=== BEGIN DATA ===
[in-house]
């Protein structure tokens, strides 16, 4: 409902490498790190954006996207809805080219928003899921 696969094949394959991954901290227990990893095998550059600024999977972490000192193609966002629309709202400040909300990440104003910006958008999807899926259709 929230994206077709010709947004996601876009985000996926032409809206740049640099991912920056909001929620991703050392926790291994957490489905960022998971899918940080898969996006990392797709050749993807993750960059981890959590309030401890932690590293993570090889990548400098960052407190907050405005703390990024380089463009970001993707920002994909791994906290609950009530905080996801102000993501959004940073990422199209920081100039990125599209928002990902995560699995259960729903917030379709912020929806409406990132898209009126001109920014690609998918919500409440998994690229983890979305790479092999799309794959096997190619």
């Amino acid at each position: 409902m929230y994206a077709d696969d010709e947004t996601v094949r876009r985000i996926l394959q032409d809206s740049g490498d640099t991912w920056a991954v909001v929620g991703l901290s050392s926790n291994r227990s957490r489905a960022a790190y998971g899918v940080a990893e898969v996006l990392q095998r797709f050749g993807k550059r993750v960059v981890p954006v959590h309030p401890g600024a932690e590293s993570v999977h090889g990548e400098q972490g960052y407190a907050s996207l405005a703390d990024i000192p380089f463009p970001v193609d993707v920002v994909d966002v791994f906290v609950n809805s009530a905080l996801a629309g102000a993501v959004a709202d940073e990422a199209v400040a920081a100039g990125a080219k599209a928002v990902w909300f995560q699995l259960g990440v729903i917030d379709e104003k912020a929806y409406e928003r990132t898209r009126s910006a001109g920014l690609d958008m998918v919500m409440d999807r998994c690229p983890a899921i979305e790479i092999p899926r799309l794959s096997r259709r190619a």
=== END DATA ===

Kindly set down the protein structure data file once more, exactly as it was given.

[in-house]
């Protein structure tokens, strides 16, 4: 409902490498790190954006996207809805080219928003899921 696969094949394959991954901290227990990893095998550059600024999977972490000192193609966002629309709202400040909300990440104003910006958008999807899926259709 929230994206077709010709947004996601876009985000996926032409809206740049640099991912920056909001929620991703050392926790291994957490489905960022998971899918940080898969996006990392797709050749993807993750960059981890959590309030401890932690590293993570090889990548400098960052407190907050405005703390990024380089463009970001993707920002994909791994906290609950009530905080996801102000993501959004940073990422199209920081100039990125599209928002990902995560699995259960729903917030379709912020929806409406990132898209009126001109920014690609998918919500409440998994690229983890979305790479092999799309794959096997190619």
């Amino acid at each position: 409902m929230y994206a077709d696969d010709e947004t996601v094949r876009r985000i996926l394959q032409d809206s740049g490498d640099t991912w920056a991954v909001v929620g991703l901290s050392s926790n291994r227990s957490r489905a960022a790190y998971g899918v940080a990893e898969v996006l990392q095998r797709f050749g993807k550059r993750v960059v981890p954006v959590h309030p401890g600024a932690e590293s993570v999977h090889g990548e400098q972490g960052y407190a907050s996207l405005a703390d990024i000192p380089f463009p970001v193609d993707v920002v994909d966002v791994f906290v609950n809805s009530a905080l996801a629309g102000a993501v959004a709202d940073e990422a199209v400040a920081a100039g990125a080219k599209a928002v990902w909300f995560q699995l259960g990440v729903i917030d379709e104003k912020a929806y409406e928003r990132t898209r009126s910006a001109g920014l690609d958008m998918v919500m409440d999807r998994c690229p983890a899921i979305e790479i092999p899926r799309l794959s096997r259709r190619a």